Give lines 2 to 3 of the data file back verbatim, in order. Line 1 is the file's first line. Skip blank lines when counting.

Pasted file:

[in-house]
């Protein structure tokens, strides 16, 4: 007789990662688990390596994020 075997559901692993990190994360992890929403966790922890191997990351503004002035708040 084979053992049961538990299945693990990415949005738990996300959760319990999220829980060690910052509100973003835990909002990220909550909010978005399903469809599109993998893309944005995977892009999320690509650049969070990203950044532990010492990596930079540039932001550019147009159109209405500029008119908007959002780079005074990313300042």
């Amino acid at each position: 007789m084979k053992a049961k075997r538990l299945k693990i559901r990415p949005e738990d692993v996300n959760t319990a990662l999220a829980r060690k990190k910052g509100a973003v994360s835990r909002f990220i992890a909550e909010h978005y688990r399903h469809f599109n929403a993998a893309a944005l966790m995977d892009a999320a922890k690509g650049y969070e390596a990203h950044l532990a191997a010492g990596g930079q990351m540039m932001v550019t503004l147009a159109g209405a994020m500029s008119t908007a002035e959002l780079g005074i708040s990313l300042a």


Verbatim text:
């Protein structure tokens, strides 16, 4: 007789990662688990390596994020 075997559901692993990190994360992890929403966790922890191997990351503004002035708040 084979053992049961538990299945693990990415949005738990996300959760319990999220829980060690910052509100973003835990909002990220909550909010978005399903469809599109993998893309944005995977892009999320690509650049969070990203950044532990010492990596930079540039932001550019147009159109209405500029008119908007959002780079005074990313300042």
């Amino acid at each position: 007789m084979k053992a049961k075997r538990l299945k693990i559901r990415p949005e738990d692993v996300n959760t319990a990662l999220a829980r060690k990190k910052g509100a973003v994360s835990r909002f990220i992890a909550e909010h978005y688990r399903h469809f599109n929403a993998a893309a944005l966790m995977d892009a999320a922890k690509g650049y969070e390596a990203h950044l532990a191997a010492g990596g930079q990351m540039m932001v550019t503004l147009a159109g209405a994020m500029s008119t908007a002035e959002l780079g005074i708040s990313l300042a």